Cettire's founder has pocketed over $47 million after releasing shares, but the company's performance is leading to some raised eyebrows.
We’ve seen in the last few months that the performance of e-commerce shares has largely followed the pattern of tech stocks generally. While the e-commerce and tech-sector understandably benefited from pandemic related growth, we’ve seen both the tech and e-com sectors get slammed after investors abandoned ship. Whether it was fear of rising rates, uncertainty around future growth potential, or simply a matter of institutional investors favouring other sectors in this late-pandemic era (‘new normal’, anyone?) is unknown. But what we do know is that we’ve started to see a rebound.
The market has somewhat stabilised in the last few weeks, raising questions whether the massive sell-offs we saw was simply an overreaction. While e-commerce is hardly at what we’d call peak performance on the ASX, that it has been somewhat swept up into the tech category and subject to the same investor sentiment, means that we’re now seeing a reprieve.
But not all e-commerce stocks are benefitting from this (albeit slight) rebound. Kogan and Adore Beauty are up 4.1% and 3% in the last fortnight (at close of ASX last Friday), Temple & Webster is up 1.5% in the same period, and MyDeal is up 6% in the last seven days. Even BikeExchange is up 1.7% (to just $0.06, mind you). Booktopia’s 0.6% dip in the last fortnight may not be the growth it had been hoping for, but it does seem like the company has in a bit of a wait-and-see holding pattern where investors are concerned. on 31 March the company released a statement that non-executive director Marina Go had resigned, and confirmed the upcoming appointment of Judy Slatyer (most recently CEO of Australian Red Cross). Redbubble is similarly down 5% in the last seven days, to $1.53. Cettire is the outlier here, shedding 13.8% in the last week, to $1.12 (a new 52-week low). For a company that was valued at $3.67 at the start of the year, it’s a noticeable drop.
A quarter of the 251,238,220 escrowed Cettire shares were released in February this year. The market was watching to see if Cettire founder and CEO Dean Mintz would sell any of the 62.8 million shares that had come out of escrow. In late March, the company released a statement confirming that Mintz had agreed to sell down 35 million shares in the company (representing 9.18% of the Company’s issued capital). The sale was undertaken at a price of $1.35 per share in a block trade. Mintz will retain a 56.72% shareholding in the company and remain its largest shareholder.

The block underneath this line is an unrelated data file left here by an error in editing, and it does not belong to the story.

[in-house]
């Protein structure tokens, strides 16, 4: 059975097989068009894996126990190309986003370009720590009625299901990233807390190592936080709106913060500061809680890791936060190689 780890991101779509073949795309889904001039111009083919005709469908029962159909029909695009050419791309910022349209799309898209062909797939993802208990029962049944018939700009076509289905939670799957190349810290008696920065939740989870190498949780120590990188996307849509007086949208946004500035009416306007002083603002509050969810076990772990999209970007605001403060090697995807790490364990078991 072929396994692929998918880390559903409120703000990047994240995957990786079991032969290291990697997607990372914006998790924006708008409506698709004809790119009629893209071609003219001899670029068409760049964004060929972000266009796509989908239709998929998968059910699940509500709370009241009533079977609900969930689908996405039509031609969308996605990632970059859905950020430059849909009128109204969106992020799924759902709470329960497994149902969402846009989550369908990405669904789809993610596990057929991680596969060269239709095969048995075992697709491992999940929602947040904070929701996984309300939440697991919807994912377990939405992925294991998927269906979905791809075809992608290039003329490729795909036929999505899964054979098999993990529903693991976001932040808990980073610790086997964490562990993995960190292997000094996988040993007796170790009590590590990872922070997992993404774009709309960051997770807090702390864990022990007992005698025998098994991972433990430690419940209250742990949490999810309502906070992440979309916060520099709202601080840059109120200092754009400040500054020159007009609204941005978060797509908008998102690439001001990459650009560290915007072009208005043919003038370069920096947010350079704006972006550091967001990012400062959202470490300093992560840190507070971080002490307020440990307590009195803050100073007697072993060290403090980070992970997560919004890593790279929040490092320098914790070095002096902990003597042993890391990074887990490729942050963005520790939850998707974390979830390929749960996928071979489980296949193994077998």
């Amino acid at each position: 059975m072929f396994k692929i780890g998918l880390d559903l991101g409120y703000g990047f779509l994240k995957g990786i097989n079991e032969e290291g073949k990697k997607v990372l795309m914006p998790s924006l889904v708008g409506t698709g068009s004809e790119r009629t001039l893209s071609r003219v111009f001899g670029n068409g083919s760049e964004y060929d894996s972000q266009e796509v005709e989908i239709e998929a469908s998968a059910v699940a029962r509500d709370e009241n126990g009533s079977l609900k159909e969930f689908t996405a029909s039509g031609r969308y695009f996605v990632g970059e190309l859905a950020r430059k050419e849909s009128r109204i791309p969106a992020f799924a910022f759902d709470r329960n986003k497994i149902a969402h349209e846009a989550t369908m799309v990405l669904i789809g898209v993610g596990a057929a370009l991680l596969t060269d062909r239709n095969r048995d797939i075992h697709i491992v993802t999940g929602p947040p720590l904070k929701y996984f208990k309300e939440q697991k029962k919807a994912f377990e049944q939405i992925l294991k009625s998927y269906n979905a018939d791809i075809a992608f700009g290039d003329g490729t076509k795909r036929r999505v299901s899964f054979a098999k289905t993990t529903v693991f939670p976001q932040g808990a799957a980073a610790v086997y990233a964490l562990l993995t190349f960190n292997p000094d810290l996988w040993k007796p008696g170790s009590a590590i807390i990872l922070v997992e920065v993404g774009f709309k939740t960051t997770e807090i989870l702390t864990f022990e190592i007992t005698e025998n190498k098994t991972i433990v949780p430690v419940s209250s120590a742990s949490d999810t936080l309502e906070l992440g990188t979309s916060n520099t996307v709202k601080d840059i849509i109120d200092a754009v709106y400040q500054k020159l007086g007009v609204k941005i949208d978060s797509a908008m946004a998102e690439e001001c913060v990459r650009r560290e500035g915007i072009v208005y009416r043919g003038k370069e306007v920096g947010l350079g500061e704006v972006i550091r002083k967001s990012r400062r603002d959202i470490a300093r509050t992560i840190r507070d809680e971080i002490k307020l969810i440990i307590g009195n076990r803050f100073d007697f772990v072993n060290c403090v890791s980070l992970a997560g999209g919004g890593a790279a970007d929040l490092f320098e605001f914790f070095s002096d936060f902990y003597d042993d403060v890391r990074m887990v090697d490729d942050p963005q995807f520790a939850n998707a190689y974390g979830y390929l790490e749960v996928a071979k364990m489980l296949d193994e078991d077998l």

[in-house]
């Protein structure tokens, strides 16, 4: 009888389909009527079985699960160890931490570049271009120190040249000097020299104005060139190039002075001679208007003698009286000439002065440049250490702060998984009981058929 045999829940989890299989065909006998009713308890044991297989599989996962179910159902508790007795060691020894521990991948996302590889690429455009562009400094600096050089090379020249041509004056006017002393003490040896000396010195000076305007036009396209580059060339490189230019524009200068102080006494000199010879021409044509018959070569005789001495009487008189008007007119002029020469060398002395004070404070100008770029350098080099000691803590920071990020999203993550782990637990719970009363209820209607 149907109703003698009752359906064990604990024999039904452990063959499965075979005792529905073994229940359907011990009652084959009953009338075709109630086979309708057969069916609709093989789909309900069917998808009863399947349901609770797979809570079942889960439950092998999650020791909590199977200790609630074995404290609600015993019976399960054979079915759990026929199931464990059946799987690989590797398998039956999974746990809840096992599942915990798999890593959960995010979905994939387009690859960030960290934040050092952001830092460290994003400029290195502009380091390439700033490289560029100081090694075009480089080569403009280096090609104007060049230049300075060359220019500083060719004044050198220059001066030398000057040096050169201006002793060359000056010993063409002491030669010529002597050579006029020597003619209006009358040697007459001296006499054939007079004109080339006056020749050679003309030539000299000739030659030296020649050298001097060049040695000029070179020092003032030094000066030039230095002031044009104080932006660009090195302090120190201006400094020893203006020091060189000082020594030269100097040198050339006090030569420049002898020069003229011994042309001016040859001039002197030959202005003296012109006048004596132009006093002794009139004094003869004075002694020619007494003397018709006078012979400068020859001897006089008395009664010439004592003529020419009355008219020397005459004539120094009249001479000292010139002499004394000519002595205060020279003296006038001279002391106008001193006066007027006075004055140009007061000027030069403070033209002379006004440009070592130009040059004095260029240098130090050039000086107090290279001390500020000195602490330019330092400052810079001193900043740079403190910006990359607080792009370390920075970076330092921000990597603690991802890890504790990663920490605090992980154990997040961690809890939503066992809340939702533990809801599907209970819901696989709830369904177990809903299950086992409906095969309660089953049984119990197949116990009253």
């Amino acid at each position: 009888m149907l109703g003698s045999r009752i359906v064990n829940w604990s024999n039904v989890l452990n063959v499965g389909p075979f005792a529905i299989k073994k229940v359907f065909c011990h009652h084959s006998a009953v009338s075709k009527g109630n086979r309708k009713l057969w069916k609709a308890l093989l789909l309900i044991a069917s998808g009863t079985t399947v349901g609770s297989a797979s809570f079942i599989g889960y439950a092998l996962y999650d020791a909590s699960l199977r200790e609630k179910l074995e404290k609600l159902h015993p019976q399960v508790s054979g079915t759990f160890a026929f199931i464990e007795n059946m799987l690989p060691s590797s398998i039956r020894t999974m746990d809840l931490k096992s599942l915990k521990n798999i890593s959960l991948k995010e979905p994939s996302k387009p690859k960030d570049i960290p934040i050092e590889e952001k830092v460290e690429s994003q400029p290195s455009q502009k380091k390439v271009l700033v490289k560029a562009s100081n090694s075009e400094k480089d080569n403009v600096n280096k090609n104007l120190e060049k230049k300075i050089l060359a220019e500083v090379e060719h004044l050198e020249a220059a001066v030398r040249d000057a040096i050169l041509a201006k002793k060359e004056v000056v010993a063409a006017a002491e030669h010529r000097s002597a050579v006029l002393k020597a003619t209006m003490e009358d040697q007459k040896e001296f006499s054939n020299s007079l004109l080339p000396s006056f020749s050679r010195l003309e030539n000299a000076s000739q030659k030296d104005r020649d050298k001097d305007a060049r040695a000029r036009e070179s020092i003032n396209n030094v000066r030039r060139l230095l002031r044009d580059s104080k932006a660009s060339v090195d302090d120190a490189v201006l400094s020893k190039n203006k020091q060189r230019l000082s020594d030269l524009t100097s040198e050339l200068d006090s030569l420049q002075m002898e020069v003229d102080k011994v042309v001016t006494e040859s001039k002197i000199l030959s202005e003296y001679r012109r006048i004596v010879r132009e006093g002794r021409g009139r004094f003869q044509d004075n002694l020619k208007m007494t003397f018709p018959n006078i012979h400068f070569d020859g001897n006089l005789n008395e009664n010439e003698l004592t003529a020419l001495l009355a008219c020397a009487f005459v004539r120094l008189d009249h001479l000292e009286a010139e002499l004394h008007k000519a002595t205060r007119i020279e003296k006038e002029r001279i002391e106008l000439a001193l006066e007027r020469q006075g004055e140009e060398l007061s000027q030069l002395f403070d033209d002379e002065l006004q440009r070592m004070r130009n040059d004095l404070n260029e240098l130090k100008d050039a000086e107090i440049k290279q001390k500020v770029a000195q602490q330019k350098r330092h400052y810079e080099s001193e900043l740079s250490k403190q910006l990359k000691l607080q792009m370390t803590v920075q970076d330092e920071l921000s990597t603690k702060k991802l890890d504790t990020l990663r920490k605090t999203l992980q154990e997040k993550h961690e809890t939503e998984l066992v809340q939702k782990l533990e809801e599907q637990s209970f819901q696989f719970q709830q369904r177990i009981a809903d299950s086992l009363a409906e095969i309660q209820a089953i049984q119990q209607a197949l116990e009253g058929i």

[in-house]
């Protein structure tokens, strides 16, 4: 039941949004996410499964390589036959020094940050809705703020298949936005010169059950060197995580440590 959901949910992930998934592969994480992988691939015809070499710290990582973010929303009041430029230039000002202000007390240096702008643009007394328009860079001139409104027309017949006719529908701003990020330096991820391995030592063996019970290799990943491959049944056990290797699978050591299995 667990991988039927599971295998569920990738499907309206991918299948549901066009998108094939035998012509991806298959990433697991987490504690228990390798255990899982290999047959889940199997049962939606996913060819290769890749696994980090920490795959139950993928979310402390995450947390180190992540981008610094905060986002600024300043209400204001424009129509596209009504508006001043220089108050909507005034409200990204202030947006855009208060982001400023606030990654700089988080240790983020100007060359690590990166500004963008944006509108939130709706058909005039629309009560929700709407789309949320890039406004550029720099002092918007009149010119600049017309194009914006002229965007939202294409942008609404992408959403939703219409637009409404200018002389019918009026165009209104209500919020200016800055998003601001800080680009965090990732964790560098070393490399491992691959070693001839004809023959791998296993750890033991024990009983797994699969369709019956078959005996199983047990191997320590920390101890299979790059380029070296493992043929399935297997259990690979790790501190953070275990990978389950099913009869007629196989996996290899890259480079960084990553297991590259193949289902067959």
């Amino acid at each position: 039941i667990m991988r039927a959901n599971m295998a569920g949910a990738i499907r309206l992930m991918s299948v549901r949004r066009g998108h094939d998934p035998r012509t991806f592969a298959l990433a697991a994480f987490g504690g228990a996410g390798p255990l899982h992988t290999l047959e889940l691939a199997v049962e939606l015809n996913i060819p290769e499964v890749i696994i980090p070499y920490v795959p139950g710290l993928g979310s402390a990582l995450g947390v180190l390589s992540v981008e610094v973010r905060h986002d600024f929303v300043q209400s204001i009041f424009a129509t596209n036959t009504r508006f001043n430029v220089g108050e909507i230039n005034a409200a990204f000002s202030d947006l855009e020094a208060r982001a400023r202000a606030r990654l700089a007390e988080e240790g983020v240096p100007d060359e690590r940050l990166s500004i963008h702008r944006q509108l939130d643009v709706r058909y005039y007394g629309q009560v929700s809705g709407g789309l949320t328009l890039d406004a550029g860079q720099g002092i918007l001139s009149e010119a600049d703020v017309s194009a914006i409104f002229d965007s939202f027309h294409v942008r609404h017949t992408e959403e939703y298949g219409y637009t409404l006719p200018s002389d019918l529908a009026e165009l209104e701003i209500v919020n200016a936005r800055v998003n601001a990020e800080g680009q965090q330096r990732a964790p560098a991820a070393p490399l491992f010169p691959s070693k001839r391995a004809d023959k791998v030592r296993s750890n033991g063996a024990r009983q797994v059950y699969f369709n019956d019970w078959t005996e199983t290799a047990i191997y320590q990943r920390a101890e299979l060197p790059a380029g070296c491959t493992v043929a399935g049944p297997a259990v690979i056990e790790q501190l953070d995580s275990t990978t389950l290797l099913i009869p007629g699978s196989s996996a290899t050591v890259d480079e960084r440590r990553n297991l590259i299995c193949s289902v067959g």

Mintz has continued to be a somewhat baffling figure in the e-commerce world. Where the personalities of founders are so often interweaved in their brands (think Kate Morris, Ruslan Kogan, Tony Nash et. al.), Mintz’s lack of visibility is noticeable.
After offloading the shares (and pocketing over $47.2 million), Mintz said: ‘Cettire is a huge part of my life, it has a phenomenal market opportunity and I remain full committed to lead the Company to grow shareholder value. The sale represents a small portion of my shareholding and I will remain Cettire’s largest shareholder. The sale enables greater trading liquidity and a broadening of the share register and I look forward to welcoming new shareholder to the Company.’
Following this, the company’s biggest institutional holder, Cat Rock Capital Management LP, topped up its stake to 11.72% (up from 9.77% in February). The direct purchase of 7,407,407 shares came to over $10 million.
Following the announcements, Cettire shares continued to dive. The company has been under pressure since its peak in November 2021 (after a stellar recover mid-last year when concerns were raised about its ‘longer term prospects’). It seems that these concerns may still linger.
Source: ASX Listed E-Commerce Index based on ASX reporting for the period to 1 April 2022
The ASX Listed E-Commerce Index underperformed compared to the ASX200, down 2.7% compared to the ASX which gained 1.2%. The best performer for the last seven days was MyDeal, up 6%, with Cettire the worst performer at -13.8%.
Figures are current as at close of ASX on 1 April 2022. This is analysis only and not intended as investment advice.
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